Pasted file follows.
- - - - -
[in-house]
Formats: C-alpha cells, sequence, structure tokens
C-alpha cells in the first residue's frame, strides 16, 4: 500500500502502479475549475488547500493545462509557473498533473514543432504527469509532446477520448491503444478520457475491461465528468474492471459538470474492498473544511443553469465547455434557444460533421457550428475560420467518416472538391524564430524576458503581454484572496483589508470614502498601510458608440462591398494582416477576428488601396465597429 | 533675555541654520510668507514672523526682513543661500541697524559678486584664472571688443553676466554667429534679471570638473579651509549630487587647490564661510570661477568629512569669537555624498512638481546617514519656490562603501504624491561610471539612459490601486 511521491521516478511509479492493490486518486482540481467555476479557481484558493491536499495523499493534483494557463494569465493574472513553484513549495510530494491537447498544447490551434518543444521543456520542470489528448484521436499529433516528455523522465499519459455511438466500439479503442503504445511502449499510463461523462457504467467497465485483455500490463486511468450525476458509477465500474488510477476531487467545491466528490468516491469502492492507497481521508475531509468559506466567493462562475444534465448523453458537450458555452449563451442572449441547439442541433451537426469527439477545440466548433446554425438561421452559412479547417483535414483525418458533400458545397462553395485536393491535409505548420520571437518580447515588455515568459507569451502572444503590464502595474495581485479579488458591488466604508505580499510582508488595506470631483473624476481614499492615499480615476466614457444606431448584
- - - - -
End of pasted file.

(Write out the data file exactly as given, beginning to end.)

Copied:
[in-house]
Formats: C-alpha cells, sequence, structure tokens
C-alpha cells in the first residue's frame, strides 16, 4: 500500500502502479475549475488547500493545462509557473498533473514543432504527469509532446477520448491503444478520457475491461465528468474492471459538470474492498473544511443553469465547455434557444460533421457550428475560420467518416472538391524564430524576458503581454484572496483589508470614502498601510458608440462591398494582416477576428488601396465597429 | 533675555541654520510668507514672523526682513543661500541697524559678486584664472571688443553676466554667429534679471570638473579651509549630487587647490564661510570661477568629512569669537555624498512638481546617514519656490562603501504624491561610471539612459490601486 511521491521516478511509479492493490486518486482540481467555476479557481484558493491536499495523499493534483494557463494569465493574472513553484513549495510530494491537447498544447490551434518543444521543456520542470489528448484521436499529433516528455523522465499519459455511438466500439479503442503504445511502449499510463461523462457504467467497465485483455500490463486511468450525476458509477465500474488510477476531487467545491466528490468516491469502492492507497481521508475531509468559506466567493462562475444534465448523453458537450458555452449563451442572449441547439442541433451537426469527439477545440466548433446554425438561421452559412479547417483535414483525418458533400458545397462553395485536393491535409505548420520571437518580447515588455515568459507569451502572444503590464502595474495581485479579488458591488466604508505580499510582508488595506470631483473624476481614499492615499480615476466614457444606431448584